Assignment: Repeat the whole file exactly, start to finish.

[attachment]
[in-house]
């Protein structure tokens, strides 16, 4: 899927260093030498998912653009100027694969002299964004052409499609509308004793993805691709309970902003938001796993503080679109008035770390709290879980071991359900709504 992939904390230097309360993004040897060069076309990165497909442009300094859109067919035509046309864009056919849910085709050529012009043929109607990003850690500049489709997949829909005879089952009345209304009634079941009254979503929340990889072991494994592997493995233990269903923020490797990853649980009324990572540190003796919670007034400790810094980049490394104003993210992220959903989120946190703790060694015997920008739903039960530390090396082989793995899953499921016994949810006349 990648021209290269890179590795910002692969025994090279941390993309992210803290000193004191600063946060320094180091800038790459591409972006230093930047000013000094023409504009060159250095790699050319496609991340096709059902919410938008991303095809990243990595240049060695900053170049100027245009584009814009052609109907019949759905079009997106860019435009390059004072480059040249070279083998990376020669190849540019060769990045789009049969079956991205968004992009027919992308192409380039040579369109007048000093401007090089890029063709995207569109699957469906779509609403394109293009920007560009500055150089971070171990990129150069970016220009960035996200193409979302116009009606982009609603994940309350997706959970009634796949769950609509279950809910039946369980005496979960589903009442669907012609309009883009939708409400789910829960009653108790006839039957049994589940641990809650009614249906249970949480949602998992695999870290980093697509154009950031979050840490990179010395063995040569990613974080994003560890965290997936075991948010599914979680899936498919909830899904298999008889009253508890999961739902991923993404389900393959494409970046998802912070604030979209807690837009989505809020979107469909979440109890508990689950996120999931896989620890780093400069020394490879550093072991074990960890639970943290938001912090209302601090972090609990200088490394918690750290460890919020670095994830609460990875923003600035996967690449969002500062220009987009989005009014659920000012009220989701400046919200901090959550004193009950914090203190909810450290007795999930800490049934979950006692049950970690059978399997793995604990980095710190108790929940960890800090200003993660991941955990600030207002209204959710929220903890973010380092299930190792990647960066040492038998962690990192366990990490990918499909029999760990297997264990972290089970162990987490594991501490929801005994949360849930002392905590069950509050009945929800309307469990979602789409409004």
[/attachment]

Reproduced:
[in-house]
């Protein structure tokens, strides 16, 4: 899927260093030498998912653009100027694969002299964004052409499609509308004793993805691709309970902003938001796993503080679109008035770390709290879980071991359900709504 992939904390230097309360993004040897060069076309990165497909442009300094859109067919035509046309864009056919849910085709050529012009043929109607990003850690500049489709997949829909005879089952009345209304009634079941009254979503929340990889072991494994592997493995233990269903923020490797990853649980009324990572540190003796919670007034400790810094980049490394104003993210992220959903989120946190703790060694015997920008739903039960530390090396082989793995899953499921016994949810006349 990648021209290269890179590795910002692969025994090279941390993309992210803290000193004191600063946060320094180091800038790459591409972006230093930047000013000094023409504009060159250095790699050319496609991340096709059902919410938008991303095809990243990595240049060695900053170049100027245009584009814009052609109907019949759905079009997106860019435009390059004072480059040249070279083998990376020669190849540019060769990045789009049969079956991205968004992009027919992308192409380039040579369109007048000093401007090089890029063709995207569109699957469906779509609403394109293009920007560009500055150089971070171990990129150069970016220009960035996200193409979302116009009606982009609603994940309350997706959970009634796949769950609509279950809910039946369980005496979960589903009442669907012609309009883009939708409400789910829960009653108790006839039957049994589940641990809650009614249906249970949480949602998992695999870290980093697509154009950031979050840490990179010395063995040569990613974080994003560890965290997936075991948010599914979680899936498919909830899904298999008889009253508890999961739902991923993404389900393959494409970046998802912070604030979209807690837009989505809020979107469909979440109890508990689950996120999931896989620890780093400069020394490879550093072991074990960890639970943290938001912090209302601090972090609990200088490394918690750290460890919020670095994830609460990875923003600035996967690449969002500062220009987009989005009014659920000012009220989701400046919200901090959550004193009950914090203190909810450290007795999930800490049934979950006692049950970690059978399997793995604990980095710190108790929940960890800090200003993660991941955990600030207002209204959710929220903890973010380092299930190792990647960066040492038998962690990192366990990490990918499909029999760990297997264990972290089970162990987490594991501490929801005994949360849930002392905590069950509050009945929800309307469990979602789409409004």